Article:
Consider the following example: a 200-unit apartment complex in Beaumont Texas was flooded with 3 feet of water on the first of two stories. The owner has casualty insurance expected to cover 100% of the cost to recover repair the property. He also has business interruption insurance to cover lost income while construction occurs and the property is leased. The initial reaction in reviewing this situation may be there is no casualty loss since the physical repairs and lost rents are covered. However, the market value of the property immediately after the casualty is substantially less than the market value of the property before the casualty. It is highly unlikely someone would purchase the property and agree to undertake the work required to negotiate with the insurance company, contractors, tenants, vendors and the lender without expecting a profit for their work. The magnitude of the casualty loss would have been much larger if the owner did not have business interruption insurance. In either case, a real estate investment group seeking to purchase the property immediately after the casualty would likely require an appropriate return for their capital and an entrepreneurial profit for the effort to renovate and lease the property.

Real estate investors use depreciation to reduce federal income taxes. They can further reduce federal income taxes by using cost segregation to increase the level of depreciation by 50 to 100% during the early years of ownership. Those suffering a casualty loss can often take a large deduction as a legitimate casualty loss.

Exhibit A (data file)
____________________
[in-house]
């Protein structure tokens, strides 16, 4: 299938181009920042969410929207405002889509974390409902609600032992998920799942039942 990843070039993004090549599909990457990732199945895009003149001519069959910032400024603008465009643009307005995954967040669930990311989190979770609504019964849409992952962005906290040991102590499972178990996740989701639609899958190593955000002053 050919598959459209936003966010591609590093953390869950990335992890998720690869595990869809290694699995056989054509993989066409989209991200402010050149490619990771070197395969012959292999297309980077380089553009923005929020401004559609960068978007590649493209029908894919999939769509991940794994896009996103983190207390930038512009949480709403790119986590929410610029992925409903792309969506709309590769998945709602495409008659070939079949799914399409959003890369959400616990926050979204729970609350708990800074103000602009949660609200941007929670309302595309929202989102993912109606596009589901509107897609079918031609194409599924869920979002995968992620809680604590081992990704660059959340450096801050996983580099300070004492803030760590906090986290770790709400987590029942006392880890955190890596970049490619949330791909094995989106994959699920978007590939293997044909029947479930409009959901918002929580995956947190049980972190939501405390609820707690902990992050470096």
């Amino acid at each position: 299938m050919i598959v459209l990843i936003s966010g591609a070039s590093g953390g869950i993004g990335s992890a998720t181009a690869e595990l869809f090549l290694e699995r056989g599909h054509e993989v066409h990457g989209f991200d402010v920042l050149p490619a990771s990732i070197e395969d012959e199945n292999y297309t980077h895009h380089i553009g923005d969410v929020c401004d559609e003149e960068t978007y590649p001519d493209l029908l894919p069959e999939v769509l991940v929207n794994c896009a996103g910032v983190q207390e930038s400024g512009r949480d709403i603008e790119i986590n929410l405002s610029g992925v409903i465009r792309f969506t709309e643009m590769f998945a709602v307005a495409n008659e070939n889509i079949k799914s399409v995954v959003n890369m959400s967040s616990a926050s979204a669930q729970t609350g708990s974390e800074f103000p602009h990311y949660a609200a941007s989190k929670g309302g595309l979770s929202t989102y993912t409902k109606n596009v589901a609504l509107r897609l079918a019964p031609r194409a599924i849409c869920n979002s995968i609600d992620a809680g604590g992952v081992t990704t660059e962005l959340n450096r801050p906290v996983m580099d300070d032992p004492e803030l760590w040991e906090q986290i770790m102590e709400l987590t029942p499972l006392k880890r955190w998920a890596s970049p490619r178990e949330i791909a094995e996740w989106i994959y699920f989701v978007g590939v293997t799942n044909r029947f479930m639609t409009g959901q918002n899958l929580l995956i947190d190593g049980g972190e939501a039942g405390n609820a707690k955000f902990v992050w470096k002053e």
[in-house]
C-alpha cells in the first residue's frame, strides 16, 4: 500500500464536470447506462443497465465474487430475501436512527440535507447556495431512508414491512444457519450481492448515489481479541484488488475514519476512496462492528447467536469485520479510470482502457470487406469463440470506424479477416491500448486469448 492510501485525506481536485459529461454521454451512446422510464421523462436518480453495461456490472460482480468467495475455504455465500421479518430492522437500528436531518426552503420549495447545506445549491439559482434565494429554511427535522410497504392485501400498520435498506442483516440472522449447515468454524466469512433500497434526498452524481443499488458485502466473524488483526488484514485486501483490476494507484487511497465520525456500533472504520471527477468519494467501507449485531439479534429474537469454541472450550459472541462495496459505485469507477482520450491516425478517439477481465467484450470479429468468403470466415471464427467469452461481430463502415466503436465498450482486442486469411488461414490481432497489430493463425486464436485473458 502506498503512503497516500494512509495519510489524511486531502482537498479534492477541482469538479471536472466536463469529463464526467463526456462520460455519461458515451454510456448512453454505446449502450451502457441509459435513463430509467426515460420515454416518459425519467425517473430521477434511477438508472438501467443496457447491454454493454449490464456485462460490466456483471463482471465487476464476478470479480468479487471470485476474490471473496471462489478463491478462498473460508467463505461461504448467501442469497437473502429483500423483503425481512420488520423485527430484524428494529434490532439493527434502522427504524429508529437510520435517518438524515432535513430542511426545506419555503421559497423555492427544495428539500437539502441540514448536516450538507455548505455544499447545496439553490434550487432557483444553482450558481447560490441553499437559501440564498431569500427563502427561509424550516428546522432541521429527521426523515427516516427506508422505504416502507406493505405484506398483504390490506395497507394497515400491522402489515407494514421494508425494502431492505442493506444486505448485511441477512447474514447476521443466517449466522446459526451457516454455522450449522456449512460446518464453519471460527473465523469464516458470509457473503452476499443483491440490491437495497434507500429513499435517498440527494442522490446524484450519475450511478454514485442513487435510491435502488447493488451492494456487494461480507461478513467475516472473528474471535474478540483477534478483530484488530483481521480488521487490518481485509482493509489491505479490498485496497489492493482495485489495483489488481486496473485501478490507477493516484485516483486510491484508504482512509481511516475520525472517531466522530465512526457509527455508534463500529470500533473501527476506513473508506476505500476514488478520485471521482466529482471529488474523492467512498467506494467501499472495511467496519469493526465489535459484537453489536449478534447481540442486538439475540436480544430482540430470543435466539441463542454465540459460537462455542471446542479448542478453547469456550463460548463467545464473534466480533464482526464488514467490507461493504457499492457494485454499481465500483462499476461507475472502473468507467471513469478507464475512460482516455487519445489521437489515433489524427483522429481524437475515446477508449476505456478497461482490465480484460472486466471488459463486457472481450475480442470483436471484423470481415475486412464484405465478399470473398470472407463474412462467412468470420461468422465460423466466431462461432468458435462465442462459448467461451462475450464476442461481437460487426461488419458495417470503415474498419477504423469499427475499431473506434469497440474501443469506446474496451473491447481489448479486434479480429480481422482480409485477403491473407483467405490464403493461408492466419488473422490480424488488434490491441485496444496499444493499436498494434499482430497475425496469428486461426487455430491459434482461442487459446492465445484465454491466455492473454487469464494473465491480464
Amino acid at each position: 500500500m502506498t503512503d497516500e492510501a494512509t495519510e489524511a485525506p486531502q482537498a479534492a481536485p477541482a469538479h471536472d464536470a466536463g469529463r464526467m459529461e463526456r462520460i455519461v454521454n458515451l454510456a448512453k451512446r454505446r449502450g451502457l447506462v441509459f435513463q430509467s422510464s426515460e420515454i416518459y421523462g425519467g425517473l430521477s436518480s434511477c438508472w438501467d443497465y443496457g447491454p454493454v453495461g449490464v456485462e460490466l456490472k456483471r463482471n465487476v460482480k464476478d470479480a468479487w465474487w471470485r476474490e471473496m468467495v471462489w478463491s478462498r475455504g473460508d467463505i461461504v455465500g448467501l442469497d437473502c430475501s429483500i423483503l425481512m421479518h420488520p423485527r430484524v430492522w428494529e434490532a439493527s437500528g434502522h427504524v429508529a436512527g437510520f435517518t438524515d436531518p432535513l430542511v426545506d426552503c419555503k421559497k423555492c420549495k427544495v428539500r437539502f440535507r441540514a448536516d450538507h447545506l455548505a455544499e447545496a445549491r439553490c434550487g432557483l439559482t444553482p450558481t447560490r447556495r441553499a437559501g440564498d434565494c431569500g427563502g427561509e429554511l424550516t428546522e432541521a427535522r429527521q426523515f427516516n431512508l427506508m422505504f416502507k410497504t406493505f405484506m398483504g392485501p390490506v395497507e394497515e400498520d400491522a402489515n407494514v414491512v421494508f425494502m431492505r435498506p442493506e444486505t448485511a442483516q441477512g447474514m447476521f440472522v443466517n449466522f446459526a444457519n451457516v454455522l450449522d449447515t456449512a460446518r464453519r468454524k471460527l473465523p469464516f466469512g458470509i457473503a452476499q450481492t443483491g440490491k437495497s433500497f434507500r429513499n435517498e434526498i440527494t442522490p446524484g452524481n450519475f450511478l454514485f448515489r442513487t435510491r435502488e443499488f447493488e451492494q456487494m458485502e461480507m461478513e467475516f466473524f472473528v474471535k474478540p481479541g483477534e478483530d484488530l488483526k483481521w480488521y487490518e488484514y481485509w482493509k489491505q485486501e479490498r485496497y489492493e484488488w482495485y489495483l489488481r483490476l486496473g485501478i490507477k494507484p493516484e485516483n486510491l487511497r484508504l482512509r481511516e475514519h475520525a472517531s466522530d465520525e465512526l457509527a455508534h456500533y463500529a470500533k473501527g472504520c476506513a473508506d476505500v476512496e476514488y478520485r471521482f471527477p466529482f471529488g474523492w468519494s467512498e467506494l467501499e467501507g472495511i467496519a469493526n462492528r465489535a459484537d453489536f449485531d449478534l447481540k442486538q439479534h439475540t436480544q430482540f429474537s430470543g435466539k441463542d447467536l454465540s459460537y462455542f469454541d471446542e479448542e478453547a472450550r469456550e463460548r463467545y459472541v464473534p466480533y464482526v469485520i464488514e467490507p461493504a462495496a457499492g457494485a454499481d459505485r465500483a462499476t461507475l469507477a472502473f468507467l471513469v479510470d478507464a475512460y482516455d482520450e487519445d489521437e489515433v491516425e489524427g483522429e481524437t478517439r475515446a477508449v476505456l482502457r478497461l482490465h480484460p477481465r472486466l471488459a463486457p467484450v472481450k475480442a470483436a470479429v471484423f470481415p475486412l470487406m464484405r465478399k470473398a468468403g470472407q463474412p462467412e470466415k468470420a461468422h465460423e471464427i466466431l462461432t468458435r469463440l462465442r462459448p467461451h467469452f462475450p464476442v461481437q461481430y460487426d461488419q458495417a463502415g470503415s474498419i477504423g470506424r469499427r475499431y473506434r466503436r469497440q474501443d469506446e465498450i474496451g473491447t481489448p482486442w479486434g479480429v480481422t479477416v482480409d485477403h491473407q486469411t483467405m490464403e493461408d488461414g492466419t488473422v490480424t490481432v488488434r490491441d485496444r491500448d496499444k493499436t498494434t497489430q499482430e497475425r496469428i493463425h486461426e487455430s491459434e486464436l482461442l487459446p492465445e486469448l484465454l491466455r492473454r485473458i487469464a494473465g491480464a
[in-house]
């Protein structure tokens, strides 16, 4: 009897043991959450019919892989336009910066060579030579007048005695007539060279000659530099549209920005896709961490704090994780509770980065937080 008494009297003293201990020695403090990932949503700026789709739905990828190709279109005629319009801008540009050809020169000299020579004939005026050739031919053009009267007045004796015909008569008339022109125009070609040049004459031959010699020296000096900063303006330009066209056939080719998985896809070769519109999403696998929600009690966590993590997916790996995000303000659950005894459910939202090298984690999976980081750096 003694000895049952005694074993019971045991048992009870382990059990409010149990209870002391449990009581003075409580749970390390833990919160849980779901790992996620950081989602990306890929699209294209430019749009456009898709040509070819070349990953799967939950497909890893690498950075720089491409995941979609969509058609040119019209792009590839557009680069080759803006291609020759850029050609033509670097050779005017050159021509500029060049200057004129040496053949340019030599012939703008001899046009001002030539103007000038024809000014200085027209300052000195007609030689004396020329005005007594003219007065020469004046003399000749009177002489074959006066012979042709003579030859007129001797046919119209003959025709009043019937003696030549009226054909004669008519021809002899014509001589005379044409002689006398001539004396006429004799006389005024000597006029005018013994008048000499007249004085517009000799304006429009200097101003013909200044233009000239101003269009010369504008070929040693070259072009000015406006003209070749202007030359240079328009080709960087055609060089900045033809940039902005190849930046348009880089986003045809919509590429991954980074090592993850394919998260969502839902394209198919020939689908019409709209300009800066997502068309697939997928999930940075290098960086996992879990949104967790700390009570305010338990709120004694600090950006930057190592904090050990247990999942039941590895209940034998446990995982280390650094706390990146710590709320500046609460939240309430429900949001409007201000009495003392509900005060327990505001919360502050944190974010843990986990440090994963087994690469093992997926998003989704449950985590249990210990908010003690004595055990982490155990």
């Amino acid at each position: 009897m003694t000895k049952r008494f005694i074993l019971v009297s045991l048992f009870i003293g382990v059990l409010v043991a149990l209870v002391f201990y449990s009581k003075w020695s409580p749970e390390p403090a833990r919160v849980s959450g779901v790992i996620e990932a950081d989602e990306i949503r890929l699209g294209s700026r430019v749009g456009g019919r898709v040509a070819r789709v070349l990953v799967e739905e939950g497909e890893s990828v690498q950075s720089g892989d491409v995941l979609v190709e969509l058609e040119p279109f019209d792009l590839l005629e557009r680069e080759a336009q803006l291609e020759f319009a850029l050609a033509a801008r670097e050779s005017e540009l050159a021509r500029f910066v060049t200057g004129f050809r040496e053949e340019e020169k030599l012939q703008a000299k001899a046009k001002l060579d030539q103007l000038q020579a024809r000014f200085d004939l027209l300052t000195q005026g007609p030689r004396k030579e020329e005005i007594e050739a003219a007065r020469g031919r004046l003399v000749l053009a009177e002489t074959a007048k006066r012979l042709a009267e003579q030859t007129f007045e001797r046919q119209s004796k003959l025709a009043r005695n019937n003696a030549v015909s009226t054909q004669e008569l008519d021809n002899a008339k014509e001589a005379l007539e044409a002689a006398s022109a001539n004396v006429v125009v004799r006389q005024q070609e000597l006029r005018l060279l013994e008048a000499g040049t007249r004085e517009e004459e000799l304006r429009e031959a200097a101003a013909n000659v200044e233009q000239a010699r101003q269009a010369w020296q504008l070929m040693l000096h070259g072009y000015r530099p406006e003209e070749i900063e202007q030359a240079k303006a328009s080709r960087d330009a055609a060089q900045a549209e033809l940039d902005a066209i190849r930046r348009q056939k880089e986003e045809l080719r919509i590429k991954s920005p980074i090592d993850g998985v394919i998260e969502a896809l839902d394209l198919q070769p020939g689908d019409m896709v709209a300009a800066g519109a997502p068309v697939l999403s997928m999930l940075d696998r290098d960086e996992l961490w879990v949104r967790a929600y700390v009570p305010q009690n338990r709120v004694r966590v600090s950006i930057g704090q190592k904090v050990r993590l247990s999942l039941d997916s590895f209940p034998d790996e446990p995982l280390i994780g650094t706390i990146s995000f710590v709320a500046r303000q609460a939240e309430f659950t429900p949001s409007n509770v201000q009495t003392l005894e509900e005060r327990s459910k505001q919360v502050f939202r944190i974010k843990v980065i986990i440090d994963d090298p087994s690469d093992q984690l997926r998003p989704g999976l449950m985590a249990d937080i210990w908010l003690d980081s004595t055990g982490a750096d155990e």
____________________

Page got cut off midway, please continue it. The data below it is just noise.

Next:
Cost segregation produces tax deductions and reduces federal income taxes across the country and in every size market. Below are just a few examples of where cost segregation generates meaningful tax deductions.

City:

  • Houston, TX
  • Dallas/Ft. Worth, TX
  • Boston, MA
  • Baltimore, MD
  • Las Vegas, NV
  • Bridgeport, CT
  • Hartford, CT
  • Phoenix, AZ
  • Washington, DC
  • Los Angeles, CA
  • Santa Rosa, CA
  • Little Rock, AR
  • Springfield, MA
  • Minneapolis-St. Paul, MN
  • Akron, OH
  • Stockton, CA
  • Bakersfield, CA
  • Portland, OR
  • Durham, NC
  • Columbus, OH
  • Colorado Springs, CO
  • Charleston, SC
  • Oklahoma City, OK
  • Albuquerque, NM
  • Oxnard, CA
  • El Paso, TX
  • St. Louis, MO
  • Rochester, NY
  • Providence, RI
  • Milwaukee, WI

Cost segregation produces tax deductions for virtually all property types.

Property Type:

  • Self-storage
  • Amusement park
  • Truck terminal
  • Student housing
  • Truck stop
  • Racket club
  • Multifamily
  • Regional mall
  • Discount store
  • Single-tenant retail

Almost every industry, including the following, can generate cost-efficient tax deductions by using cost segregation.

Industry:

  • Furniture manufacturing
  • Beverage and tobacco product manufacturing
  • Machinery manufacturing
  • Food manufacturing
  • Fabricated metal products
  • Transportation equipment manufacturing
  • Leather product manufacturing
  • Day care facilities
  • Arts, Entertainment, and Recreation
  • Paper manufacturing